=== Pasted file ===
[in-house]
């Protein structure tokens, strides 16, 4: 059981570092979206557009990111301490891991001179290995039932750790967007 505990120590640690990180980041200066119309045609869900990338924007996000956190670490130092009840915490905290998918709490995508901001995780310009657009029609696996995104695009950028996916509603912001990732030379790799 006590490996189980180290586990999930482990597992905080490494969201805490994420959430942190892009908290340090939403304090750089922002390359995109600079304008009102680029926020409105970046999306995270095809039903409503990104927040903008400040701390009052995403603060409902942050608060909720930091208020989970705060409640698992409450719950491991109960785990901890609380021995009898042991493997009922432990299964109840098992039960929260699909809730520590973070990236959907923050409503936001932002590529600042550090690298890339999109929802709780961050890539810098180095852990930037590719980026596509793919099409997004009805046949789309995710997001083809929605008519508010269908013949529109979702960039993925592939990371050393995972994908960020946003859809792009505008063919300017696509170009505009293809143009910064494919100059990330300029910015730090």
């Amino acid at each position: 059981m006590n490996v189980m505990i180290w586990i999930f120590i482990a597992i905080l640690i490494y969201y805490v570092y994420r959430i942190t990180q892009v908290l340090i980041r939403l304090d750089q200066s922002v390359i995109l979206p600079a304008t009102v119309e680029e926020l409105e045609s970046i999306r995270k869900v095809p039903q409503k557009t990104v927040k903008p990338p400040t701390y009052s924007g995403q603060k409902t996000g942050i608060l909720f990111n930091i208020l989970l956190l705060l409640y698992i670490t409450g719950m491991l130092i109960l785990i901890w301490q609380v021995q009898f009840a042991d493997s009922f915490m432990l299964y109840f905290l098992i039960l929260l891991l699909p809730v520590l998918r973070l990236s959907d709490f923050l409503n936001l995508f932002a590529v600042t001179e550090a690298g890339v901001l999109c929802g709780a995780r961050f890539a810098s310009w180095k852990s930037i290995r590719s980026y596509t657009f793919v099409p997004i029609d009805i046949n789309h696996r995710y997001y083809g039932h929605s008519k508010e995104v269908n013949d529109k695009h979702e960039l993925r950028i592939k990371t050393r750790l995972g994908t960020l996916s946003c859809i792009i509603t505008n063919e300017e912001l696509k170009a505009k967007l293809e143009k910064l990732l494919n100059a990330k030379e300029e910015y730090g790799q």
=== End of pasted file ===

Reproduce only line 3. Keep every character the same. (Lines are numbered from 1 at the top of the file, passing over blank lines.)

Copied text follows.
């Amino acid at each position: 059981m006590n490996v189980m505990i180290w586990i999930f120590i482990a597992i905080l640690i490494y969201y805490v570092y994420r959430i942190t990180q892009v908290l340090i980041r939403l304090d750089q200066s922002v390359i995109l979206p600079a304008t009102v119309e680029e926020l409105e045609s970046i999306r995270k869900v095809p039903q409503k557009t990104v927040k903008p990338p400040t701390y009052s924007g995403q603060k409902t996000g942050i608060l909720f990111n930091i208020l989970l956190l705060l409640y698992i670490t409450g719950m491991l130092i109960l785990i901890w301490q609380v021995q009898f009840a042991d493997s009922f915490m432990l299964y109840f905290l098992i039960l929260l891991l699909p809730v520590l998918r973070l990236s959907d709490f923050l409503n936001l995508f932002a590529v600042t001179e550090a690298g890339v901001l999109c929802g709780a995780r961050f890539a810098s310009w180095k852990s930037i290995r590719s980026y596509t657009f793919v099409p997004i029609d009805i046949n789309h696996r995710y997001y083809g039932h929605s008519k508010e995104v269908n013949d529109k695009h979702e960039l993925r950028i592939k990371t050393r750790l995972g994908t960020l996916s946003c859809i792009i509603t505008n063919e300017e912001l696509k170009a505009k967007l293809e143009k910064l990732l494919n100059a990330k030379e300029e910015y730090g790799q």